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 [o´vum] (pl. o´va) (L.)
the female reproductive or germ cell which after fertilization is capable of developing into a new member of the same species; called also egg. The term is sometimes applied to any stage of the fertilized germ cell during cleavage and even until hatching or birth of the new individual. The human ovum consists of protoplasm that contains some yolk, enclosed by a cell wall consisting of two layers, an outer one (zona pellucida) and an inner, thin one (vitelline membrane). There is a large nucleus (germinal vesicle) within which is a nucleolus (germinal spot). adj., adj o´vular.
centrolecithal ovum one with the yolk concentrated at the center of the egg, surrounded by a peripheral shell of cytoplasm, and with an island of cytoplasm surrounding the nucleus, such as that of an arthropod.
holoblastic ovum one that undergoes total cleavage.
isolecithal ovum one with a small amount of yolk evenly distributed throughout the cytoplasm.
meroblastic ovum one that undergoes partial cleavage.
primitive ovum (primordial ovum) any oocyte very early in its development.
telolecithal ovum one with a comparatively large amount of yolk massed at one pole, such as that of a reptile or bird.
Miller-Keane Encyclopedia and Dictionary of Medicine, Nursing, and Allied Health, Seventh Edition. © 2003 by Saunders, an imprint of Elsevier, Inc. All rights reserved.


, gen.


, pl.


(ō'vŭm, -vī, -vă),
The term ovum is imprecise because it has been variously applied to stages from the primary oocyte to the implanting blastocyst.
See also: oocyte.
[L. egg]
Farlex Partner Medical Dictionary © Farlex 2012


n. pl. ova (ō′və)
The mature female gamete of an animal; an egg.
The American Heritage® Medical Dictionary Copyright © 2007, 2004 by Houghton Mifflin Company. Published by Houghton Mifflin Company. All rights reserved.


A female reproductive cell that has a haploid genetic complement (22 somatic chromosomes and one X chromosome) which, once united with the sperm, is termed a fertilised egg.
Segen's Medical Dictionary. © 2012 Farlex, Inc. All rights reserved.


The female sex cell. When fertilized by a sperm, a gamete or zygote is capable of developing into a new individual of the same species; during maturation, the oocyte, like the sperm, undergoes a halving of its chromosomal complement so that, at its union with the male gamete, the species number of chromosomes (46 in humans) is maintained; yolk contained in the oocyte (ova in nonhuman species) varies greatly in amount and distribution, which influences the pattern of the cleavage divisions. In nonhuman females, the term is ovum.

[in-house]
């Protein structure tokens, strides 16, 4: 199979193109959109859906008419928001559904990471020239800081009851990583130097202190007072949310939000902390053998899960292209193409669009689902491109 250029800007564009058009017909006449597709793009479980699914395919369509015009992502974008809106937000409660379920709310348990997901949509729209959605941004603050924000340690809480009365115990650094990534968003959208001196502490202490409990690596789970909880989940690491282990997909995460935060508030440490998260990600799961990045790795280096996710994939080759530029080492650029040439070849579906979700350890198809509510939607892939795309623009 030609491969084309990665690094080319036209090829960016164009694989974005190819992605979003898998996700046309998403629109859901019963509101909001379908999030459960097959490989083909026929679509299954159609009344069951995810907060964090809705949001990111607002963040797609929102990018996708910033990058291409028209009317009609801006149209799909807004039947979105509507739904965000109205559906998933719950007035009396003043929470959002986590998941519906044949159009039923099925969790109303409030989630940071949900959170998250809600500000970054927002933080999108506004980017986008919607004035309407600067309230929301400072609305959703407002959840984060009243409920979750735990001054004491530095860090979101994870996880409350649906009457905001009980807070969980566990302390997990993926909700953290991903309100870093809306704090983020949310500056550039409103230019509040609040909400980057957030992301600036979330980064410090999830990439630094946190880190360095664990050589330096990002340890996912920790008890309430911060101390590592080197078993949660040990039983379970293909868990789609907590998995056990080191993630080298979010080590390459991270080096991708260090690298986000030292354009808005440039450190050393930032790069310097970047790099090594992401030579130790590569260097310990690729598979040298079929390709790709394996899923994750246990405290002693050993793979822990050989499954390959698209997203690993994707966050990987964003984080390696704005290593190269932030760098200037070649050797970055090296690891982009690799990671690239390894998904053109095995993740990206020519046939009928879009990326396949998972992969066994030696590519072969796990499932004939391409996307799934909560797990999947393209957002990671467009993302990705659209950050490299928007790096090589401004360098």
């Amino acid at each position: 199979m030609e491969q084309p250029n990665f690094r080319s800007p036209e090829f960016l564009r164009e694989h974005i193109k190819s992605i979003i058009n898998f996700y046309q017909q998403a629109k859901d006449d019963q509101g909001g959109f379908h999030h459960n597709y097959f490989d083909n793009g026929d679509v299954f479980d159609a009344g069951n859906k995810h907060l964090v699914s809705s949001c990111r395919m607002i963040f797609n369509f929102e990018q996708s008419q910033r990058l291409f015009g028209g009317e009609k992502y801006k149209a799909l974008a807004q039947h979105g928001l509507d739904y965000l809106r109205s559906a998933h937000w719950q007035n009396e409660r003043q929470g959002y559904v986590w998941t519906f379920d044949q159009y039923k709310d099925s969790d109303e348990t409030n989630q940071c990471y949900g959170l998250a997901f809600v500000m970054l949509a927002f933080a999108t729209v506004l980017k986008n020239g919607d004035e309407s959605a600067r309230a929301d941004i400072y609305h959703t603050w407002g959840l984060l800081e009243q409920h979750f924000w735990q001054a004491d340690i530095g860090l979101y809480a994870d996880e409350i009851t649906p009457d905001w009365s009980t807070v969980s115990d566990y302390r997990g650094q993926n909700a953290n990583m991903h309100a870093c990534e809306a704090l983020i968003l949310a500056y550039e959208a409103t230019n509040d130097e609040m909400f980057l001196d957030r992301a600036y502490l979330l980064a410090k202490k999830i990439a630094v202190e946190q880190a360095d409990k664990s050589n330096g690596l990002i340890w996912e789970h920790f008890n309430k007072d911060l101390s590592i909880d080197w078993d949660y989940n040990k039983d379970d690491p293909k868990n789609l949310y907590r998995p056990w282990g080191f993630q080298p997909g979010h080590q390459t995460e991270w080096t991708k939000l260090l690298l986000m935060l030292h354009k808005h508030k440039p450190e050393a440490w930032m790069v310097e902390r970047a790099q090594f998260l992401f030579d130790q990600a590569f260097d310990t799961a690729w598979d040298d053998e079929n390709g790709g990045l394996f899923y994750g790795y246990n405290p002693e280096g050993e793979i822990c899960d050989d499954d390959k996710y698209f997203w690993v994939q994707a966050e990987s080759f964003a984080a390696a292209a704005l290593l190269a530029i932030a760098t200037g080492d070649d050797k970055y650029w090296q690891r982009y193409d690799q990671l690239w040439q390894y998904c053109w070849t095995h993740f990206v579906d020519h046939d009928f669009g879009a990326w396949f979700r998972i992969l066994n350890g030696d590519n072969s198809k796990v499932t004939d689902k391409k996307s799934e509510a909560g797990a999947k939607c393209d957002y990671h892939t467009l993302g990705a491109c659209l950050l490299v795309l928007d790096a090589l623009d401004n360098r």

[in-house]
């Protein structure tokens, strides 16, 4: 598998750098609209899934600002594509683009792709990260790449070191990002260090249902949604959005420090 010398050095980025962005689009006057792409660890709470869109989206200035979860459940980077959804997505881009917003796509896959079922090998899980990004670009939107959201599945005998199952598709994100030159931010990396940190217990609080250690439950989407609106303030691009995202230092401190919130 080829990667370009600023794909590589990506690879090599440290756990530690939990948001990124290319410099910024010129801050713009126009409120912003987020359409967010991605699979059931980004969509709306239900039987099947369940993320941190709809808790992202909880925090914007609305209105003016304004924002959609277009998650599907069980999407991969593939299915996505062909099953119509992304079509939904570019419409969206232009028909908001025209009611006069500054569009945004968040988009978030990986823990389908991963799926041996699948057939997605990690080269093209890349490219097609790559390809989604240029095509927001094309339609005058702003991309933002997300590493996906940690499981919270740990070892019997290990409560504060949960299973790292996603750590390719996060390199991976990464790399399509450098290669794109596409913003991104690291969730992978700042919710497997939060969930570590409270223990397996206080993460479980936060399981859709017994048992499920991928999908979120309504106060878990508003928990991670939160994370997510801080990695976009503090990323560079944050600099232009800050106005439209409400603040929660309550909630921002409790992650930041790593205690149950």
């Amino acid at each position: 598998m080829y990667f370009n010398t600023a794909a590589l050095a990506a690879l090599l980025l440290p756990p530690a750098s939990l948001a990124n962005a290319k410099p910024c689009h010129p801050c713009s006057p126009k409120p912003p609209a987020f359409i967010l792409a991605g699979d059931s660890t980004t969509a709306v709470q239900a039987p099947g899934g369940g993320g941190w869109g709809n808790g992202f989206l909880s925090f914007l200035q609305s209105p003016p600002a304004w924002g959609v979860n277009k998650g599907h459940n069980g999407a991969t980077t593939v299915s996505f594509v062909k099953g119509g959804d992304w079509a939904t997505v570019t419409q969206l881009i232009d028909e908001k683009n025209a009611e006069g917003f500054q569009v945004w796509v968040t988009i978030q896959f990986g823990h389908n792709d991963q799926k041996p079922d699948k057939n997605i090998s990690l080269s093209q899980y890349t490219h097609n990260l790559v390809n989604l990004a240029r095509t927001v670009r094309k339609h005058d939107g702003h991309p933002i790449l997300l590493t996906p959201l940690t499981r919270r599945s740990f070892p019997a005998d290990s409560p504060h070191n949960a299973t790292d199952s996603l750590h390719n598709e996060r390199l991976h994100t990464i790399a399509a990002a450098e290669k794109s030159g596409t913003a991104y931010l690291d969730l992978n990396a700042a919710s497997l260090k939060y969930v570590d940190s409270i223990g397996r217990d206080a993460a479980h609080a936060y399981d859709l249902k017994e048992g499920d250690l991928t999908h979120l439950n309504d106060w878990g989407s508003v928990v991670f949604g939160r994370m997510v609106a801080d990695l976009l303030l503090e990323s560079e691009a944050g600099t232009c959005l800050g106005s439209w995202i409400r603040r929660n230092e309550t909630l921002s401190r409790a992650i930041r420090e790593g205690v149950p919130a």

[G. ōon, egg, + kytos, a hollow (cell)]
Medical Dictionary for the Health Professions and Nursing © Farlex 2012


(o'vum) plural.ova [L., egg]
1. The female reproductive or germ cell.
2. A cell that is capable of developing into a new organism of the same species. Usually fertilization by a spermatozoon is necessary, although in some lower animals ova develop without fertilization (parthenogenesis). See: conception; fertilization; menstrual cycle; menstruation

alecithal ovum

An ovum with a small yolk portion that is distributed throughout the protoplasm. Synonym: isolecithal ovum

centrolecithal ovum

An ovum having a large central food yolk, as in a bird's egg.

holoblastic ovum

An ovum that undergoes complete cleavage, as opposed to partial or meroblastic cleavage.
Enlarge picture

human ovum

The female gamete, required for reproduction. The ovum develops from an oogonium within the graafian follicle of the ovary and matures through the meiotic process of oogenesis. A mature ovum is about 0.13 to 0.14 mm (0.0051 to 0.0055 in) in diameter. At ovulation, the ovum is bounded by a translucent cellular membrane (the zona pellucida), which is connected to a layer of follicular cells (the corona radiata); these cells enclose the cytoplasm, nuclei, and chromatin material. The exact time during which a human ovum is capable of fertilization and further development before degenerating is not known; however, it is probably 24 hr. See: illustration; oogenesis; ovulation